Here’s a question I have debated: would Wes Anderson be a great magician or a terrible one? On the one hand, much like the itineraries laid out by characters in his films, all of Anderson’s cards are generally on the table, with no room for surprise. However, that must be the trick in and of itself, right? Eleven films in, and Asteroid City functions entirely as a film that only the Grand Budapest Hotel director could make. Yet, he pulls off the feat of spelling it out for the audience and creating a feeling of joy with various hints of different emotions to have the film play out like a complete cinematic package. Even if I feel Asteroid City is less ambitious than The French Dispatch, there’s no denying the skill that comes from a director having such a precise execution when it comes to their style.
Set in 1955, the action of this film revolves around students and parents gathering in an American desert town for the Junior Stargazer convention. This convention rewards those who have excelled in some way based on their invention. Things go awry, however, when an unannounced element from the sky arrives, forcing all in town to remain in the area.
Wait, let’s back up. Anderson is one of our great nesting doll directors, as no film of his is complete without some elaborate framing device keeping the audience at least once-removed from the center. So, let me try that again. What I have said is true, but the characters are all actors performing as individuals acting out a televised theatrical production of the fictional events taking place. I could go through and list them out, but Anderson has a lot of regular players, with this film bringing in some familiar faces (Jason Schwartzman is ostensibly the lead of the film) and new ones (Tom Hanks, Steve Carell, Matt Dillon, and Maya Hawke, among others).
What makes this element important is how deliberate it means the choices by the actors are here. The framing of this central story within another story means that a lot of comedy can emerge from the stiff nature of some of the performers and dialogue. Whether or not that means appreciating the effort that goes into purposefully feeling unnatural or highly stylized in a manner akin to filmmakers ranging from David Mamet to Yorgos Lanthimos, it’s interesting to think of Anderson intentionally steering his cast in a specific direction.
However, there’s another side to this approach as well. As much as one could call this just another lark for Anderson to deliver, it has a sneaky underbelly. Asteroid City no doubt feels farcical in the way it stacks on so many characters and plays around with the setting being inhabited instead of telling a traditional story. With that in mind, it’s not beyond its moments of profundity.
In the midst of having actors such as Jeffrey Wright or Tilda Swinton delivering the most assured versions of their lines possible, given the conviction they bring to even the silliest of characters, this movie knows how to stop when the time is right and have characters consider certain things. So much of Asteroid City focuses on characters finding meaning in what they are after.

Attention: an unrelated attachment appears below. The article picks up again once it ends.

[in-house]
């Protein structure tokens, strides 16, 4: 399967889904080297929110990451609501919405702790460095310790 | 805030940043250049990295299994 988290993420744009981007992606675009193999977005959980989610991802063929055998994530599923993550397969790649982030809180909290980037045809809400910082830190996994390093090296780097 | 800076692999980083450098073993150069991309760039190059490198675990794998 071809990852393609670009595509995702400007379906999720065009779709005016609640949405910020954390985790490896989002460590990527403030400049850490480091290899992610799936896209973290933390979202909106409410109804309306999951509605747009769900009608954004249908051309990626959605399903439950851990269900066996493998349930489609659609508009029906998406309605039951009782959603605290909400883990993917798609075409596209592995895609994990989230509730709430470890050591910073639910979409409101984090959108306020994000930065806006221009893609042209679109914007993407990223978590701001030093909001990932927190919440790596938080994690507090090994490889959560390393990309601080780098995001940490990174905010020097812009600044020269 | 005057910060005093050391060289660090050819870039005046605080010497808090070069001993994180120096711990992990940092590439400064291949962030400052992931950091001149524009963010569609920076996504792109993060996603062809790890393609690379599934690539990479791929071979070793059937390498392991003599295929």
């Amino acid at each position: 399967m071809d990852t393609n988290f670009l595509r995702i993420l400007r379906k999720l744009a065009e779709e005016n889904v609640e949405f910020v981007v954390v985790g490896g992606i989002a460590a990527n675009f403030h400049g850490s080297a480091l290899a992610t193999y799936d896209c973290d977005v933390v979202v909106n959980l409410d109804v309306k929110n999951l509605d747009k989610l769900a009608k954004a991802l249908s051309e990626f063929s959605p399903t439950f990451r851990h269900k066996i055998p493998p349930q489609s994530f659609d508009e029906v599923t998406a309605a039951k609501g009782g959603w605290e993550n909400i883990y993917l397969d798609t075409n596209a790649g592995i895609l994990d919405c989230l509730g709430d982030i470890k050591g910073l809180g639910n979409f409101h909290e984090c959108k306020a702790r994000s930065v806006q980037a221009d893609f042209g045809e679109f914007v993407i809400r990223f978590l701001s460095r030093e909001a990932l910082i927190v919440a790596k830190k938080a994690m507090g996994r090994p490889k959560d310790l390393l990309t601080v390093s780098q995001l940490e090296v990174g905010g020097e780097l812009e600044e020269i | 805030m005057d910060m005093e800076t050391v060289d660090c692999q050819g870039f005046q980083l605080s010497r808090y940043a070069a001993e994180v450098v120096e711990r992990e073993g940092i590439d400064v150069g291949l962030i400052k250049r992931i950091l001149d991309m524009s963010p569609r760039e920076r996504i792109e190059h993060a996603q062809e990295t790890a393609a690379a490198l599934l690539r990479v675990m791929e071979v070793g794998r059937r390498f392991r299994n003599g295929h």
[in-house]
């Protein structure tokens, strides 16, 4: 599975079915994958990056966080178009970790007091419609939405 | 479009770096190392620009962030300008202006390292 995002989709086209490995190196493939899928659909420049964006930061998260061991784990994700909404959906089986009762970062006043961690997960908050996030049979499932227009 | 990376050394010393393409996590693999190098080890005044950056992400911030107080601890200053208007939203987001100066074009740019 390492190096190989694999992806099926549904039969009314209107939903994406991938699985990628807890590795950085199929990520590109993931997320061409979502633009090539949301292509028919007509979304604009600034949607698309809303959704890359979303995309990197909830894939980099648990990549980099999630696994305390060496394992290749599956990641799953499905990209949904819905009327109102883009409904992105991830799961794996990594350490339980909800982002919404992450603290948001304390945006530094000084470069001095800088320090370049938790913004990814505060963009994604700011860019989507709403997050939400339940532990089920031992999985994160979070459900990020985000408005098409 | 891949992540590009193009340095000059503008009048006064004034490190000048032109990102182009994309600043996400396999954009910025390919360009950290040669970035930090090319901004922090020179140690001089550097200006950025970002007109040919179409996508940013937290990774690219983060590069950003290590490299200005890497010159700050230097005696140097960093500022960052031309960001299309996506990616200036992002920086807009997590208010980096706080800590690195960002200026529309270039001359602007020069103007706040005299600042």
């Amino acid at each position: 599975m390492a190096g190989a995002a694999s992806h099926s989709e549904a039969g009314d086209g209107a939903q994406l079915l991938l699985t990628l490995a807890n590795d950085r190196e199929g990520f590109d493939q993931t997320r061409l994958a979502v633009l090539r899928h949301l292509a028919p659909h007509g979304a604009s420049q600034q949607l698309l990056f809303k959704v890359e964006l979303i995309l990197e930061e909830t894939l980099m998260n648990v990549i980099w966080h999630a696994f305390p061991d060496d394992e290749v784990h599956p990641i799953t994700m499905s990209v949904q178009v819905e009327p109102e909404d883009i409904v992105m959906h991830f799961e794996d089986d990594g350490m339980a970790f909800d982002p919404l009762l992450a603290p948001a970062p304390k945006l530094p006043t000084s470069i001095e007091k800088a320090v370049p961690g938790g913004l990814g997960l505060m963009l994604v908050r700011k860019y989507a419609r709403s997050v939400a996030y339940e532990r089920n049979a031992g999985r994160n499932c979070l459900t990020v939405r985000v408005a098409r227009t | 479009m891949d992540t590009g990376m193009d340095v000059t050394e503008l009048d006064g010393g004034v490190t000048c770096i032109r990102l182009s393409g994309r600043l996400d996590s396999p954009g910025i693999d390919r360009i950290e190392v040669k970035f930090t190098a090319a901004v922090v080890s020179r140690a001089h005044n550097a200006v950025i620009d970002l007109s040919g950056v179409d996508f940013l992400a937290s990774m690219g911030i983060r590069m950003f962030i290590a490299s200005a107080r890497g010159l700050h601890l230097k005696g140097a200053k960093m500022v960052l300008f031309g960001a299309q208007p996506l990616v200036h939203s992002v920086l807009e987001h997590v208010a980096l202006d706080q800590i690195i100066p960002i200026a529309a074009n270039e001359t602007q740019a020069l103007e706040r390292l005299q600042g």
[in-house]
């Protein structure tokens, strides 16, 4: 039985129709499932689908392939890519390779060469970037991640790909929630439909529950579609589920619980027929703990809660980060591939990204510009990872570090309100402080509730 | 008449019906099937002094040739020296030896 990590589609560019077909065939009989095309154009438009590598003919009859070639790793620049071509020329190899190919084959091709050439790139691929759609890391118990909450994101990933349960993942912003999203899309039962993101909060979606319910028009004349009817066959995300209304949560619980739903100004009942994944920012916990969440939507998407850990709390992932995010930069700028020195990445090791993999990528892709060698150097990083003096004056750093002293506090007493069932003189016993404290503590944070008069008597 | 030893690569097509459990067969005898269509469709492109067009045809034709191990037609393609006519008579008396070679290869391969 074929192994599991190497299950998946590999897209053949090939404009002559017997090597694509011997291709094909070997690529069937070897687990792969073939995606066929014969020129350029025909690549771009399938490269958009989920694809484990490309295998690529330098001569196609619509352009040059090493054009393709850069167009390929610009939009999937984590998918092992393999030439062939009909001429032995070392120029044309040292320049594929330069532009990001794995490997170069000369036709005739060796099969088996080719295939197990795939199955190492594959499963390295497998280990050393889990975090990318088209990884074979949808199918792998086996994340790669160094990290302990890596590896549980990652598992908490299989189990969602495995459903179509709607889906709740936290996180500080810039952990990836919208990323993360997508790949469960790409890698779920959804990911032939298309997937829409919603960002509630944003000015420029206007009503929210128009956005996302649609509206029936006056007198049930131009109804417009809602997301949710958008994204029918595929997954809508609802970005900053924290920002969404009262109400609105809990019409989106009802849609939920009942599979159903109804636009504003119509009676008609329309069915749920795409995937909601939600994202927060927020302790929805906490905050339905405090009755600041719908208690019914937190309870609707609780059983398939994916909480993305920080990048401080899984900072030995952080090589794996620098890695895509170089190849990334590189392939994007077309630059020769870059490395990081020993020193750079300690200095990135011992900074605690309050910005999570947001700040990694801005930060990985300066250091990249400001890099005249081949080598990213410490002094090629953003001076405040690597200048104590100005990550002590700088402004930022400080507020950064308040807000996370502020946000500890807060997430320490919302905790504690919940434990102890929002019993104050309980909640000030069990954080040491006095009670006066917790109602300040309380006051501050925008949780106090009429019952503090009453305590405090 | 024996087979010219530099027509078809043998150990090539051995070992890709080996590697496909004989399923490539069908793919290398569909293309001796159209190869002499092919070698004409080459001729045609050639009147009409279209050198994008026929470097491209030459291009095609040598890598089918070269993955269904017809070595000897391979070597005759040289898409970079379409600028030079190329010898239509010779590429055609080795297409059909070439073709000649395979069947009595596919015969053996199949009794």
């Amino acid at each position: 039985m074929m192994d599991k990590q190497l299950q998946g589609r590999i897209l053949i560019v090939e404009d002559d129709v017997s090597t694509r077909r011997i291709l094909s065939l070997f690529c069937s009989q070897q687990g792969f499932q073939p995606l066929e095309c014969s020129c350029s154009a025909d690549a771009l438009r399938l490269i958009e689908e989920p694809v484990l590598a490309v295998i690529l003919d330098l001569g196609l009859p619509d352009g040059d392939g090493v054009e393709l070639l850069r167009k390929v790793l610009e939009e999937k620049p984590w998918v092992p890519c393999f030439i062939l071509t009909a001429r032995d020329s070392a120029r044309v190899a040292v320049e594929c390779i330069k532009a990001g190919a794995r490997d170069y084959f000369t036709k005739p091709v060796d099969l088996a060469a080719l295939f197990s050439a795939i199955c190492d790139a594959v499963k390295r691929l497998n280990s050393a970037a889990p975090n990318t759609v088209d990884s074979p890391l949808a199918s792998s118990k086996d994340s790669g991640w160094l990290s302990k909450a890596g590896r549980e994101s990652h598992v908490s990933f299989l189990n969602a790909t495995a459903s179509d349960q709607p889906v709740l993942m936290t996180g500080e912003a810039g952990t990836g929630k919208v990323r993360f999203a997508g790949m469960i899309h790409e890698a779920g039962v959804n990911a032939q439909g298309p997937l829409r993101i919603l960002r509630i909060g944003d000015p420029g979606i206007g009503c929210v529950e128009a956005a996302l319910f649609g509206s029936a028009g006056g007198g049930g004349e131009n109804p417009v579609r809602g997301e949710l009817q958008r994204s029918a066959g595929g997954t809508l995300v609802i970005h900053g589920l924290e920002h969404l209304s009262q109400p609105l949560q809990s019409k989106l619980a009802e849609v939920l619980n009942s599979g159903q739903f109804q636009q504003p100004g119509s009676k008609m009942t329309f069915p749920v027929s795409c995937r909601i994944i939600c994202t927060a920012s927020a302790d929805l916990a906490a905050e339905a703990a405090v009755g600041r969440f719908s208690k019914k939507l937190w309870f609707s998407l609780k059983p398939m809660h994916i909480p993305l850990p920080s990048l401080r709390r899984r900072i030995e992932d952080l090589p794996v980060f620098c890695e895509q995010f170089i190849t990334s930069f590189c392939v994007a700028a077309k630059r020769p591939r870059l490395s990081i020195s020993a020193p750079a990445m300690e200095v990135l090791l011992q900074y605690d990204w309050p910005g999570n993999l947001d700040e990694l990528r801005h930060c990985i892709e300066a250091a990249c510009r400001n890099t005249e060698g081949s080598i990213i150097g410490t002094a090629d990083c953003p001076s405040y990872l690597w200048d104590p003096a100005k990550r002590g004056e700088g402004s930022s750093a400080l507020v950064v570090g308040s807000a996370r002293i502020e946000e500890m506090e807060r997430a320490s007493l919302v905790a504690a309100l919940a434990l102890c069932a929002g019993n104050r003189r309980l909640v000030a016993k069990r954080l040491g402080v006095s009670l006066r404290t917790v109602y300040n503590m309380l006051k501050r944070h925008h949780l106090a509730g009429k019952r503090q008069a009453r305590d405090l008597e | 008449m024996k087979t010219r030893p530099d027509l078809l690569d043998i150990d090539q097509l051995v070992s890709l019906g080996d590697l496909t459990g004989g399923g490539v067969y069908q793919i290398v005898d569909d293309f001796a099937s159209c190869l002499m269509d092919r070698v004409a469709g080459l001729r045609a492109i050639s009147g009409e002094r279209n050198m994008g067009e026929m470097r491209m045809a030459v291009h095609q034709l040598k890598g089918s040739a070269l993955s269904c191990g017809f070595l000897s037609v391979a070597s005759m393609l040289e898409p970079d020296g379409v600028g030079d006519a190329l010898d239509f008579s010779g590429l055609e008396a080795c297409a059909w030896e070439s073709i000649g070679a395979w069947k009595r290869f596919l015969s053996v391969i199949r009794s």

One scene involving Schwartzman and Margot Robbie finds such an interesting moment to recall a story, giving the movie that much more depth. Tom Hanks, who arrives fully ready to play in the world of Anderson, reaches interesting lengths with the time he has on screen that allow for the right kind of emotion that has him connecting with his character’s granddaughters. And then there’s the romantic element.
While understandably held back from being Anderson’s sweetest film, given the parameters in which this story exists, there’s something to be said about the numerous characters who are all finding romantic interests with others in the area. Whether its Schwartzman and Scarlett Johansson (who have some of the most fun interactions in the film) or their characters’ children, played by Jake Ryan and Grace Edwards, the way Asteroid City allows them to bond over shared circumstances and relatable elements about their lives enhances the comedy and stirs the intended emotions.
Also notable is the setting. Yes, the familiarity of Anderson’s projects is in place here, given the soundtrack choices, music by Alexandre Desplat, production design by Adam Stockhausen, and Robert Yeoman’s cinematography. However, Anderson’s films are so synonymous with autumn that it’s a real event to see him embracing the sunny and warm Southwestern landscapes in which he has set this film. Using pastel colors, there’s a particular style still in place, but the brighter color palette does allow Asteroid City to feel unique in the realm of Anderson’s films, let alone what to expect from idiosyncratic 50s era sci-fi romantic comedies (yep, another one of those).
This far into his career, Anderson is not necessarily going to win new fans with his latest effort if those out there want to see the filmmaker drastically evolve. That’s not an expectation anyone should have, especially with Asteroid City feeling more self-conscious than most of the director’s works. Still, for those embracing what comes with an Anderson feature, this film has plenty of charm, humor, and a few impressively moving moments. The cast serves as a company of players, focusing less on finding ways to stand highest and more on serving a greater entity that is this oddball space-age story. So, with all that in mind, as far as exploring the mysteries of the universe go, this cosmic adventure set within the bounds of Americana is a winner for Wes; no sleight of hand required.